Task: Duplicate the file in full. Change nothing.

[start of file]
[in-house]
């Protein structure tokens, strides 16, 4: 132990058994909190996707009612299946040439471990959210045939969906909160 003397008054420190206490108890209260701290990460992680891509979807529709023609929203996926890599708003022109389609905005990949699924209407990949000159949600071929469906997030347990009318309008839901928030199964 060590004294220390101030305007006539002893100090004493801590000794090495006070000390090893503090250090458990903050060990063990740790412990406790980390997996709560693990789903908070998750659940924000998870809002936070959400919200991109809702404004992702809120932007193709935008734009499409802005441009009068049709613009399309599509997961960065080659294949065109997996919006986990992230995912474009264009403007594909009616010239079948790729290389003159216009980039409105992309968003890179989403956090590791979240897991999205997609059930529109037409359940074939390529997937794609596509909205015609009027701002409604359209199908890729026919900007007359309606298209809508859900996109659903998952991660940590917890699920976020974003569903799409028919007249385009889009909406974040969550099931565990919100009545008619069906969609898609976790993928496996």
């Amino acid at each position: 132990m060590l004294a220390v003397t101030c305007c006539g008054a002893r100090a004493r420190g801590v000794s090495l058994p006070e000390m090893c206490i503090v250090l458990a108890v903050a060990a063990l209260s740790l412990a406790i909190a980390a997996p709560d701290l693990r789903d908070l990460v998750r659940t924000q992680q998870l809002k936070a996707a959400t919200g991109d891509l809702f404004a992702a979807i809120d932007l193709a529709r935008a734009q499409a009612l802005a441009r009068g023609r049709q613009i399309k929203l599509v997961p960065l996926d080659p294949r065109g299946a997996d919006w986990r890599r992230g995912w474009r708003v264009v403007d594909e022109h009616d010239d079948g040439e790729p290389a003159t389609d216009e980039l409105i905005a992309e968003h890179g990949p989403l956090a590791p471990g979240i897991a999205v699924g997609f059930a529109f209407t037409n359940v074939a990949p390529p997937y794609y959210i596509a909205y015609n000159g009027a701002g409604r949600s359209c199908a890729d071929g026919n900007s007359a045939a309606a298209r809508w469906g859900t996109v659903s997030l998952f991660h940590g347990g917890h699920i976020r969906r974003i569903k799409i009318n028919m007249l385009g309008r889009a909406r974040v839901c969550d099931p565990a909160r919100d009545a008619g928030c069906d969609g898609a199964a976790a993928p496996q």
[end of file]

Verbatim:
[in-house]
């Protein structure tokens, strides 16, 4: 132990058994909190996707009612299946040439471990959210045939969906909160 003397008054420190206490108890209260701290990460992680891509979807529709023609929203996926890599708003022109389609905005990949699924209407990949000159949600071929469906997030347990009318309008839901928030199964 060590004294220390101030305007006539002893100090004493801590000794090495006070000390090893503090250090458990903050060990063990740790412990406790980390997996709560693990789903908070998750659940924000998870809002936070959400919200991109809702404004992702809120932007193709935008734009499409802005441009009068049709613009399309599509997961960065080659294949065109997996919006986990992230995912474009264009403007594909009616010239079948790729290389003159216009980039409105992309968003890179989403956090590791979240897991999205997609059930529109037409359940074939390529997937794609596509909205015609009027701002409604359209199908890729026919900007007359309606298209809508859900996109659903998952991660940590917890699920976020974003569903799409028919007249385009889009909406974040969550099931565990919100009545008619069906969609898609976790993928496996």
């Amino acid at each position: 132990m060590l004294a220390v003397t101030c305007c006539g008054a002893r100090a004493r420190g801590v000794s090495l058994p006070e000390m090893c206490i503090v250090l458990a108890v903050a060990a063990l209260s740790l412990a406790i909190a980390a997996p709560d701290l693990r789903d908070l990460v998750r659940t924000q992680q998870l809002k936070a996707a959400t919200g991109d891509l809702f404004a992702a979807i809120d932007l193709a529709r935008a734009q499409a009612l802005a441009r009068g023609r049709q613009i399309k929203l599509v997961p960065l996926d080659p294949r065109g299946a997996d919006w986990r890599r992230g995912w474009r708003v264009v403007d594909e022109h009616d010239d079948g040439e790729p290389a003159t389609d216009e980039l409105i905005a992309e968003h890179g990949p989403l956090a590791p471990g979240i897991a999205v699924g997609f059930a529109f209407t037409n359940v074939a990949p390529p997937y794609y959210i596509a909205y015609n000159g009027a701002g409604r949600s359209c199908a890729d071929g026919n900007s007359a045939a309606a298209r809508w469906g859900t996109v659903s997030l998952f991660h940590g347990g917890h699920i976020r969906r974003i569903k799409i009318n028919m007249l385009g309008r889009a909406r974040v839901c969550d099931p565990a909160r919100d009545a008619g928030c069906d969609g898609a199964a976790a993928p496996q």